FIG. 4 shows another example of the magnetic switching device 1 of the present invention. In the magnetic switching device 1 shown in FIG. 4, an insulating layer (Ilayer) 5 is placed between the transition layer 3 and the carrier supplier 4 of the magnetic switching device 1 shown in FIG. 1. In this case, by selecting the material to be used for the insulating layer 5 and/or the configuration of the insulating layer 5, a magnetic switching device 1 with a higher energy conversion efficiency can be obtained. Particularly, in the case where the transition layer 3 and the carrier supplier 4 are made of p-type or n-type semiconductors having different types, it is preferable that the junction interface between the transition layer 3 and the carrier supplier 4 is in a P-I-N junction state or a state similar to the P-I-N junction. The I layer may be, for example, a Schottky barrier. In the case where the transition layer 3 is made of a semiconductor, and the carrier supplier 4 is made of metal, the junction interface between the transition layer 3 and the carrier supplier 4 preferably is in a so-called M-I-S junction state, or a state similar to the M-I-S junction. In these cases, carriers can be injected or induced with smaller power consumption when a voltage is applied. It is preferable that the carrier supplier 4 and the transition layer 3 are selected to be joined to each other so that carriers move in an avalanche manner from the carrier supplier 4 to the transition layer 3 even in the presence of the I layer. In the magnetic switching device 1 having a P-I-N junction or an M-I-S junction, it also can be said that by applying a voltage to the junction body of the transition layer 3, the insulating layer 5, and the carrier supplier 4, the magnetized state of the magnetic layer 2 can be changed. Specific materials used for the insulating layer 5 will be described later.

There is no particular limit to the material used for the transition layer 3, as long as it undergoes a non-ferromagnetism—ferromagnetism transition when a voltage is applied (for example, when carriers are injected or induced). For example, the transition layer 3 may contain a magnetic semiconductor.

More specific materials for a magnetic semiconductor will be described below.

As a semiconductor to be a base material of a magnetic semiconductor, for example, a compound semiconductor may be used in terms of the induction of a magnetic transition of the transition layer 3. Specifically, magnetic semiconductors may be used, in which I-V group, I-VI group, II-IV group, II-V group, II-VI group, III-V group, III-VI group, IV-IV group, I-III-VI group, I-V-VI group, II-III-VI group, or II-IV-V group compound semiconductors such as GaAs, GaSe, AlAs, InAs, AlP, AlSb, GaP, GaSb, InP, InSb, In2Th3, ZnO, ZnS, ZnSe, ZnTe, CdSe, CdTe, CdSb, HgS, HgSe, HgTe, SiC, GeSe, PbS, Bi2Te3, Sb2Se3, Mg2Si, Mg2Sn, Mg3Sb2, TiO2, CuInSe2, CuHgIn4, ZnIn2Se4, CdSnAs2, AgInTe2, AgSbSe2, GaN, AlN, GaAlN, BN, AlBN, and GaInNAs are used as a base material, and at least one element selected from the IVa group to VIII group, and IVb group is added to these compound semiconductors. The group denotation in the present specification is based on the prescription of IUPAC (1970).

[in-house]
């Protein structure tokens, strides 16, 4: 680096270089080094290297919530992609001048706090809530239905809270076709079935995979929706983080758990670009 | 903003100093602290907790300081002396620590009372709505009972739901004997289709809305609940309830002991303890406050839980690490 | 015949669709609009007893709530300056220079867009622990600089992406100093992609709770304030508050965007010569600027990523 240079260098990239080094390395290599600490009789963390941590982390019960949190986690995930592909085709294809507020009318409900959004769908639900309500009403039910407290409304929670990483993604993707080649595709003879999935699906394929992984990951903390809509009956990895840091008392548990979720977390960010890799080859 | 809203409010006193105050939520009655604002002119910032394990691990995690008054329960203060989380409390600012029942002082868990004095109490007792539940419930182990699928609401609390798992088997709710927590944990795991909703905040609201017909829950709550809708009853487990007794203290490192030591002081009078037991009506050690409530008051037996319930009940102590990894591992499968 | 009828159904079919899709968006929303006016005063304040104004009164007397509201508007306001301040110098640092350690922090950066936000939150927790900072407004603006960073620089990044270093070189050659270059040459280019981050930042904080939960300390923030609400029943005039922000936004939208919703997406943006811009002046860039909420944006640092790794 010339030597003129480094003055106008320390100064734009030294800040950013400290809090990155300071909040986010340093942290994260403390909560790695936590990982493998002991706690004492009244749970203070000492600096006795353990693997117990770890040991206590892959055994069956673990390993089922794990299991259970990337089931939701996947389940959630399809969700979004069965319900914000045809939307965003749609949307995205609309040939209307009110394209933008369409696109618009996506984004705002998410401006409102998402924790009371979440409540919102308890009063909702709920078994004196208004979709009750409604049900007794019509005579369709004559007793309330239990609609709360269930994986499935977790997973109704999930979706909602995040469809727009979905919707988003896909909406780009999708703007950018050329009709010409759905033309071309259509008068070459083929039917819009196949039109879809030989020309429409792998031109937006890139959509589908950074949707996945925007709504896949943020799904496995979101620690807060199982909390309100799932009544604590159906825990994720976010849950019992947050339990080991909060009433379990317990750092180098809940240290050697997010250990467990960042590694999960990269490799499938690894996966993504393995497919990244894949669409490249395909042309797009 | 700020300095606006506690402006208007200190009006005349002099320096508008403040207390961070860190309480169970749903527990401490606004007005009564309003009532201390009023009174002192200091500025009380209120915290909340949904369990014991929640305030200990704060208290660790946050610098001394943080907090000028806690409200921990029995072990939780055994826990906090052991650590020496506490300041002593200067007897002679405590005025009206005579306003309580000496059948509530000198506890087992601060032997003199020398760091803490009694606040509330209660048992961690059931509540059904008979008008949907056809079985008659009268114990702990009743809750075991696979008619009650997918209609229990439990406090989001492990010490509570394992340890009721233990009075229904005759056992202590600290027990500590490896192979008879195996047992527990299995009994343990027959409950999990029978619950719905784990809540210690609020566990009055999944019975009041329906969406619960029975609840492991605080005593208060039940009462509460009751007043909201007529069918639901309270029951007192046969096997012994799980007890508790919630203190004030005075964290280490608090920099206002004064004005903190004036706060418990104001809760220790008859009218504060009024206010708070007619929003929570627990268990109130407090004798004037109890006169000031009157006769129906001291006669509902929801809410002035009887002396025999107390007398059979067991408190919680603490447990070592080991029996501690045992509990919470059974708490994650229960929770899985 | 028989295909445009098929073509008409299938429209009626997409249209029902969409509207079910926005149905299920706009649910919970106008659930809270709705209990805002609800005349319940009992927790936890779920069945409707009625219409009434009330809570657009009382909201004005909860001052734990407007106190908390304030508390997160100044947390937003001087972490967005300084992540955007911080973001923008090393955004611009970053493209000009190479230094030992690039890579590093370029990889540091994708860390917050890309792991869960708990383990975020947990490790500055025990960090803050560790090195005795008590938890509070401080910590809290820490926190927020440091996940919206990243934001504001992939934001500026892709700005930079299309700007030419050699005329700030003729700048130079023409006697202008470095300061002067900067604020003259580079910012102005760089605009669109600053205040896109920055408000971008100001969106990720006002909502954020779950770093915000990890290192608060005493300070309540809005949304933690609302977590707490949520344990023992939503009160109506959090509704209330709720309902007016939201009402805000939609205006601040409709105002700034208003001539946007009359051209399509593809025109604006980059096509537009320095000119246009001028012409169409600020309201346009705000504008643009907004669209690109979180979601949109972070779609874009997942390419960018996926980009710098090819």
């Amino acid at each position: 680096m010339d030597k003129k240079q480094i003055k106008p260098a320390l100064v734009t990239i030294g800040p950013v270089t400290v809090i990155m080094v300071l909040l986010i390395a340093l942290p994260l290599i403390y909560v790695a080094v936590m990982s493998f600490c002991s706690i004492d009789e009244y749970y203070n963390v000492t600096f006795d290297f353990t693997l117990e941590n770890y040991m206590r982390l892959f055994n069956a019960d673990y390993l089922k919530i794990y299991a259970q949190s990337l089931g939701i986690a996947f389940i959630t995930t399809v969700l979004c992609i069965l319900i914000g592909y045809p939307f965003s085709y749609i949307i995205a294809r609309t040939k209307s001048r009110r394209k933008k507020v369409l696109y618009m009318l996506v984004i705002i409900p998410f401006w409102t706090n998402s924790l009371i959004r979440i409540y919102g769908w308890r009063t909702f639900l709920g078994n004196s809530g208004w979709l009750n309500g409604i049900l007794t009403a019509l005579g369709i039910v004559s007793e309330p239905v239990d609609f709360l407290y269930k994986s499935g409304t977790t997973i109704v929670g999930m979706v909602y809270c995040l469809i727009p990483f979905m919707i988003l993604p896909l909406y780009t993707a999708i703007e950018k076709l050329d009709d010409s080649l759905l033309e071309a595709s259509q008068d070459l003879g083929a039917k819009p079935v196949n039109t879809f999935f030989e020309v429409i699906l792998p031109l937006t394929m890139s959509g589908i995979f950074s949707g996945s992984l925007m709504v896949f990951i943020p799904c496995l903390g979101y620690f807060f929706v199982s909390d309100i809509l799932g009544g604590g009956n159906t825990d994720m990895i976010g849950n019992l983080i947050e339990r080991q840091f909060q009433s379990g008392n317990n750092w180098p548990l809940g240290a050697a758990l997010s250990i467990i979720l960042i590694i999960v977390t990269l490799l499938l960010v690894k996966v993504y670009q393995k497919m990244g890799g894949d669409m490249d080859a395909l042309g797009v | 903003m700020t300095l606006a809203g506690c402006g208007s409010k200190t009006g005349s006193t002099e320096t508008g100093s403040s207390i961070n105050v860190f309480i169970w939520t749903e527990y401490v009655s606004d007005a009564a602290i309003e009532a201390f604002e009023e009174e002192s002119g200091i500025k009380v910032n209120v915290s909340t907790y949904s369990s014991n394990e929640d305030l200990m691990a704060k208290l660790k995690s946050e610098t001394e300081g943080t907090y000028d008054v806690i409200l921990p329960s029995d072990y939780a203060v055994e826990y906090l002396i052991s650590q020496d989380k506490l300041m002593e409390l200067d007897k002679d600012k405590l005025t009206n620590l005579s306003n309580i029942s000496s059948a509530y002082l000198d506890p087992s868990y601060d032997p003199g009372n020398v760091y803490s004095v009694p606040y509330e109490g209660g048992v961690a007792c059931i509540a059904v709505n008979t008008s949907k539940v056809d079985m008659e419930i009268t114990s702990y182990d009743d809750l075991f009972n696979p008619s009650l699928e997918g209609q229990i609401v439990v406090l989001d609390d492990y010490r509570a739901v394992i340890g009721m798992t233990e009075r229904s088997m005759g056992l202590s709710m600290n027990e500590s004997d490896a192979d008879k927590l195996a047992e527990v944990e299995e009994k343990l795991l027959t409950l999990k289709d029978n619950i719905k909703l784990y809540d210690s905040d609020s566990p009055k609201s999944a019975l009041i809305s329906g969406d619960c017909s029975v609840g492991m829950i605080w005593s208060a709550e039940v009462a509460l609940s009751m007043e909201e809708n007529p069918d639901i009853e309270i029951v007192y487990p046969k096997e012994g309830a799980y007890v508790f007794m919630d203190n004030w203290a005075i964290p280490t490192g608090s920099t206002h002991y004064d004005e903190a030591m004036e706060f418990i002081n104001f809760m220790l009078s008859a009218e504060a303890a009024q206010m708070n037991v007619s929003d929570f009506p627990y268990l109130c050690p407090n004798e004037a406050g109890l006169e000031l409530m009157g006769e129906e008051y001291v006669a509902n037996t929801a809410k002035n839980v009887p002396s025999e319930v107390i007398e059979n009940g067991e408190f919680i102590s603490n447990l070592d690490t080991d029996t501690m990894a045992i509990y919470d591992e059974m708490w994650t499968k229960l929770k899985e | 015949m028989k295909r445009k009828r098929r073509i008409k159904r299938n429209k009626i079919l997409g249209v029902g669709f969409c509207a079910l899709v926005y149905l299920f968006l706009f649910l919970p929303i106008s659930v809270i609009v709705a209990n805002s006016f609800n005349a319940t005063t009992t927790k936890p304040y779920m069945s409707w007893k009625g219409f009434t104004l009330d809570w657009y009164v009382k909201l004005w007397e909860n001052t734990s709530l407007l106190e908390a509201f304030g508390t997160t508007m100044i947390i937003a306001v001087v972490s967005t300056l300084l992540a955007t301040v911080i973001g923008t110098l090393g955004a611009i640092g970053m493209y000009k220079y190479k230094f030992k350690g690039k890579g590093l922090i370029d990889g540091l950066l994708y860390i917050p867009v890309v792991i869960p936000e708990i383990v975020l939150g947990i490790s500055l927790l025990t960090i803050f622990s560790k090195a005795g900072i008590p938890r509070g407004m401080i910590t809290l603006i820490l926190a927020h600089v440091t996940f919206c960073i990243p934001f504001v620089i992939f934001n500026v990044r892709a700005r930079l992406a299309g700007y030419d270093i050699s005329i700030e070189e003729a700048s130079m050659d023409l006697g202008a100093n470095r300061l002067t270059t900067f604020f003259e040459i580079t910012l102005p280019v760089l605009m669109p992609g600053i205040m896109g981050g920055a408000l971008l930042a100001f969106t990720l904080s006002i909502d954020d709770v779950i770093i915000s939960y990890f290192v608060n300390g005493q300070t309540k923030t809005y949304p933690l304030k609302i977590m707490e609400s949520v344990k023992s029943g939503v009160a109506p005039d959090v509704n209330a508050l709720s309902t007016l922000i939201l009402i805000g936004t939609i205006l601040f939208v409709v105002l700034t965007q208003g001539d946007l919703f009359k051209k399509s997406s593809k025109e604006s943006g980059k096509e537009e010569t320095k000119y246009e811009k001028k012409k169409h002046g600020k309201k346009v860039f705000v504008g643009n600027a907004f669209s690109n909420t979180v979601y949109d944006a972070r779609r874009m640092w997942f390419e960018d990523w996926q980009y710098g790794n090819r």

Alternatively, a magnetic semiconductor having a composition represented by Formula: Q1Q2Q3 may be used. Herein, Q1 is at least one element selected from Sc, Y, a rare earth element (La, Ce, Pr, Nd, Sm, Eu, Gd, Tb, Dy, Ho, Er), Ti, Zr, Hf, V, Nb, Ta, Cr, Ni, and Zn. Q2 is at least one element selected from V, Cr, Mn, Fe, Co, and Ni. Q3 is at least one element selected from C, N, O, F, and S. There is no particular limit to the composition ratio among the elements Q1, Q2, and Q3.

Alternatively, a magnetic semiconductor having a composition represented by Formula: R1R2R3 may be used. Herein, R1 is at least one element selected from B, Al, Ga, and In. R2 is at least one element selected from N and P. R3 is at least one element selected from IVa group to VIII group, and IVb group. There is no particular limit to the composition ratio among the elements R1, R2, and R3.

Alternatively, a magnetic semiconductor having a composition represented by Formula: ZnOR3 may be used. Herein, R3 is the above-mentioned element R3, Zn is zinc, and O is oxygen. There is no particular limit to the composition ratio among Zn, O, and the element R3.

Alternatively, a magnetic semiconductor having a composition represented by Formula: TOR3 may be used. Herein, T is at least one element selected from Ti, Zr, V, Nb, Fe, Ni, Al, In, and Sn. R3 is the above-mentioned element R3, and O is oxygen. There is no particular limit to the composition ratio among the elements T and O, and the element R3.